using Microsoft.AspNetCore.Http;
using Microsoft.Azure.WebJobs;
using Microsoft.Azure.WebJobs.Extensions.Http;
using Microsoft.Azure.WebJobs.Extensions.SignalRService;
using Microsoft.Extensions.Logging;

namespace AzureFunction
{
    public static class SignalRConnection
    {
        [FunctionName("SignalRConnection")]
        public static SignalRConnectionInfo Run(
            [HttpTrigger(AuthorizationLevel.Anonymous, "get", Route = null)] HttpRequest req,
            [SignalRConnectionInfo(HubName = "broadcast")] SignalRConnectionInfo info,
            ILogger log) => info;
    }
}

Please make sure that you have set AuthorizationLevel.Anonymous in HttpTrigger attribute and also to use the same HubName we have used for our other Azure Function, which is SignalR.

Now we can customize our local.settings.json file.

{
  "IsEncrypted": false,
  "Values": {
    "AzureWebJobsStorage": "UseDevelopmentStorage=true",
    "FUNCTIONS_WORKER_RUNTIME": "dotnet",
    "AzureSignalRConnectionString": "",
    "MSDEPLOY_RENAME_LOCKED_FILES": 1,
    "IoTHubTriggerConnection": ""
  },
  "Host": {
    "LocalHttpPort": 7071,
    "CORS": "*"
  }
}

Please be noted that this file if for local configuration and remember to change the connections strings here before you run the application. If you want to enable the CORS in the Azure Function in the Azure Portal, you can do that by following the steps mentioned in the image below.

Enabling CORS in Azure Function

Angular Client

As we have already created our Azure Functions, now it is time to create our Angular client. Let’s use Angular CLI and create a new project. Now we can add a new package @aspnet/signalr to our application which will help us to talk to our Azure SignalR service.

home.component.ts

Below is my code for home.component.ts file.

import { Component, OnInit, NgZone } from '@angular/core';
import { SignalRService } from 'src/app/services/signal-r.service';
import { StreamData } from 'src/app/models/stream.data';

@Component({
  selector: 'app-home',
  templateUrl: './home.component.html',
  styleUrls: ['./home.component.css']
})
export class HomeComponent implements OnInit {
  streamData: StreamData = new StreamData();

  constructor(private signalRService: SignalRService) {
  }

  ngOnInit() {
    this.signalRService.init();
    this.signalRService.mxChipData.subscribe(data => {
      this.streamData = JSON.parse(data);
      console.log(data);
    });
  }
}

home.component.html

We use Material card to show the Device data, so we can define our home.component.html file as preceding.

<div class="container">
  <div class="row">
    <mat-card class="example-card">
      <mat-card-header>
        <div mat-card-avatar class="example-header-image"></div>
        <mat-card-title>Real Time Values</mat-card-title>
        <mat-card-subtitle>The real time values of humidity, temprature etc...</mat-card-subtitle>
      </mat-card-header>
      <mat-card-content>
        <p>
          <label>DeviceId: </label>
          {{streamData?.deviceId}}
        </p>
        <p>
          <label>Temperature: </label>
          {{streamData?.temperature}}
        </p>
        <p>
          <label>Humidity: </label>
          {{streamData?.humidity}}
        </p>
      </mat-card-content>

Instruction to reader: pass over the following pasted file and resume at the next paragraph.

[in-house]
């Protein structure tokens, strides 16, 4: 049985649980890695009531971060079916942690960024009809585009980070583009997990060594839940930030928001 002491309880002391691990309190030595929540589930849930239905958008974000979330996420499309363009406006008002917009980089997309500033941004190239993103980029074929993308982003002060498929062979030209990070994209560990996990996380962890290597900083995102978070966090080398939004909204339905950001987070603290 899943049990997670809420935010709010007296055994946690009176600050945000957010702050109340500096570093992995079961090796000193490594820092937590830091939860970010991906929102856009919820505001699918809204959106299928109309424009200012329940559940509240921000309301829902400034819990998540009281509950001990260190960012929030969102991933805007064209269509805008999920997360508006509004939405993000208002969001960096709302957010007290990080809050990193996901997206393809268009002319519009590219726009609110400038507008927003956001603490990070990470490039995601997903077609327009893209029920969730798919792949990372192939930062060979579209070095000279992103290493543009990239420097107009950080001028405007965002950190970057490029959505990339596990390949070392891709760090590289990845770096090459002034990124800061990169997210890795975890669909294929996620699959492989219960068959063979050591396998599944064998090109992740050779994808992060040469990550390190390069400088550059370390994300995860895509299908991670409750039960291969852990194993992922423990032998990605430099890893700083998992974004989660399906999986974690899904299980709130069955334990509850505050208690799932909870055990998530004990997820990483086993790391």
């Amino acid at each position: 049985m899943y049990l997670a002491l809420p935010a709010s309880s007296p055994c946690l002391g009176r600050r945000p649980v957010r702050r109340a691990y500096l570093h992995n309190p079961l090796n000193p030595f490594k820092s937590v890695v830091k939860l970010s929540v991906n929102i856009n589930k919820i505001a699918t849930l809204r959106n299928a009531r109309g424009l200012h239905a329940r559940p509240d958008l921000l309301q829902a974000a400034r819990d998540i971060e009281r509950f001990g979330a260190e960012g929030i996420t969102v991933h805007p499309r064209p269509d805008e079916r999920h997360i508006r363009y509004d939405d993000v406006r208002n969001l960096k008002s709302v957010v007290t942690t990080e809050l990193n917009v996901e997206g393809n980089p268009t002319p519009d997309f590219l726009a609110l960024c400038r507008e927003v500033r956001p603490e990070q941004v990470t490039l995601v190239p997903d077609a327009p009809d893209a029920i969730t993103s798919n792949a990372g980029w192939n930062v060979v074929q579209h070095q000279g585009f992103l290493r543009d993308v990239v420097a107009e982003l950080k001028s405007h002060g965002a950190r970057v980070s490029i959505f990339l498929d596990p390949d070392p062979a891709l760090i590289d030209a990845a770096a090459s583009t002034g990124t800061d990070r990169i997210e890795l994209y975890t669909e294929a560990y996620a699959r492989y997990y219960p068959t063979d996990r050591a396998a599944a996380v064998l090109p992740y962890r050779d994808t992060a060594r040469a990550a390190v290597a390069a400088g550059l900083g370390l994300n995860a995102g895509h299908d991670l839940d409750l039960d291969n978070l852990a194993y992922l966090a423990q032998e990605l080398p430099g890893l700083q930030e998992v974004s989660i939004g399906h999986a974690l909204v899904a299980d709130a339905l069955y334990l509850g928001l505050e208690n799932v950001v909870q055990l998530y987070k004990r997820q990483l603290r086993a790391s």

</mat-card>
  </div>
</div>

signal-r.service.ts

Now, we can create a new service which calls our Azure SignalR service.

import { Injectable } from '@angular/core';
import { HttpClient } from '@angular/common/http';
import { Observable, Subject } from 'rxjs';
import { SignalRConnection } from '../models/signal-r-connection.model';
import { environment } from '../../environments/environment';
import * as SignalR from '@aspnet/signalr';

@Injectable({
  providedIn: 'root'
})

export class SignalRService {
  mxChipData: Subject<string> = new Subject();
  private hubConnection: SignalR.HubConnection;

  constructor(private http: HttpClient) {
  }

  private getSignalRConnection(): Observable<SignalRConnection> {
    return this.http.get<SignalRConnection>(`${environment.baseUrl}SignalRConnection`);
  }

  init() {
    this.getSignalRConnection().subscribe(con => {
      const options = {
        accessTokenFactory: () => con.accessToken
      };

      this.hubConnection = new SignalR.HubConnectionBuilder()
        .withUrl(con.url, options)
        .configureLogging(SignalR.LogLevel.Information)
        .build();

      this.hubConnection.start().catch(error => console.error(error));

      this.hubConnection.on('notify', data => {
        this.mxChipData.next(data);
      });
    });
  }
}

As you can see, we are doing the following things in our service.

  1. Get the SignalR connection information which contains Url and Access token, by calling the SignalRConnection Azure Function.
  2. Create the Hub connection using SignalR.HubConnectionBuilder.
  3. Start the Hub connection
  4. Wire the ‘notify’ function, remember we have set this in our Azure Function SignalR.

signal-r-connection.model.ts

export class SignalRConnection {
   url: string;
   accessToken: string;
}

stream.data.ts

export class StreamData {
    messageId: string;
    deviceId: string;
    temperature: string;
    humidity: string;
    pressure: string;
    pointInfo: string;
    ioTHub: string;
    eventEnqueuedUtcTime: string;
    eventProcessedUtcTime: string;
    partitionId: string;
}

Output

Now, let’s just run our Angular application, Azure Function, and a simulated device. Please refer to this link for the information related to the Simulated device. Please feel free to connect to your IoT device, if you haven’t configured the simulated device.

Realtime IoT Device Data
Serverless Realtime MXChip Data Angular
Serverless Realtime MXChip Data Angular

References

  1. Server less real-time messaging

Conclusion

Wow!. Now we have learned,

  • How to connect IoT Hub and Azure Function
  • What is Triggers in Azure Function
  • How to connect Azure Function and Azure SignalR service
  • How to post data to Azure SignalR service
  • How to connect Azure SignalR service from Angular client
  • How to show real time data in Angular application from IoT device

You can always ready my IoT articles here.

Your turn. What do you think?

Thanks a lot for reading. Did I miss anything that you may think which is needed in this article? Could you find this post as useful? Kindly do not forget to share me your feedback.

Kindest Regards
Sibeesh Venu